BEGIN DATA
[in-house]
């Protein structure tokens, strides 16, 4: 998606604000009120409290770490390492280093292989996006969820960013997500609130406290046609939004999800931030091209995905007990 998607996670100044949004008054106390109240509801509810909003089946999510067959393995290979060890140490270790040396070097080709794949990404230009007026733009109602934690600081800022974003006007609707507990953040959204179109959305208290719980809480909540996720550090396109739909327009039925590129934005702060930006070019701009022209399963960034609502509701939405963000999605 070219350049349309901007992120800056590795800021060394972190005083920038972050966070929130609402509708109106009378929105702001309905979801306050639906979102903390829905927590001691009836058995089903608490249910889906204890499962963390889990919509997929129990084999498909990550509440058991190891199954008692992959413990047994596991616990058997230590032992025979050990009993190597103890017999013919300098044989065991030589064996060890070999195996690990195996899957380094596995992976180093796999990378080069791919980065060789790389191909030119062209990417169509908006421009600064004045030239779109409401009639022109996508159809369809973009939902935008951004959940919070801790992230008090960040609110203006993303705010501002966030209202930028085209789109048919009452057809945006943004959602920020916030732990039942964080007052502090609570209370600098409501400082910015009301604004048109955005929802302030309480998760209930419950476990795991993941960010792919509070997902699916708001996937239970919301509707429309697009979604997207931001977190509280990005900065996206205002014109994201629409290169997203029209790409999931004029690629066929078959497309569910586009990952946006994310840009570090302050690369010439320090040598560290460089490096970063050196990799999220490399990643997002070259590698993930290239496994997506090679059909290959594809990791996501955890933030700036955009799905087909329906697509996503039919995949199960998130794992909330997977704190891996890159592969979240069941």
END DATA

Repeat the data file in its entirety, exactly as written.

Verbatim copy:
[in-house]
């Protein structure tokens, strides 16, 4: 998606604000009120409290770490390492280093292989996006969820960013997500609130406290046609939004999800931030091209995905007990 998607996670100044949004008054106390109240509801509810909003089946999510067959393995290979060890140490270790040396070097080709794949990404230009007026733009109602934690600081800022974003006007609707507990953040959204179109959305208290719980809480909540996720550090396109739909327009039925590129934005702060930006070019701009022209399963960034609502509701939405963000999605 070219350049349309901007992120800056590795800021060394972190005083920038972050966070929130609402509708109106009378929105702001309905979801306050639906979102903390829905927590001691009836058995089903608490249910889906204890499962963390889990919509997929129990084999498909990550509440058991190891199954008692992959413990047994596991616990058997230590032992025979050990009993190597103890017999013919300098044989065991030589064996060890070999195996690990195996899957380094596995992976180093796999990378080069791919980065060789790389191909030119062209990417169509908006421009600064004045030239779109409401009639022109996508159809369809973009939902935008951004959940919070801790992230008090960040609110203006993303705010501002966030209202930028085209789109048919009452057809945006943004959602920020916030732990039942964080007052502090609570209370600098409501400082910015009301604004048109955005929802302030309480998760209930419950476990795991993941960010792919509070997902699916708001996937239970919301509707429309697009979604997207931001977190509280990005900065996206205002014109994201629409290169997203029209790409999931004029690629066929078959497309569910586009990952946006994310840009570090302050690369010439320090040598560290460089490096970063050196990799999220490399990643997002070259590698993930290239496994997506090679059909290959594809990791996501955890933030700036955009799905087909329906697509996503039919995949199960998130794992909330997977704190891996890159592969979240069941």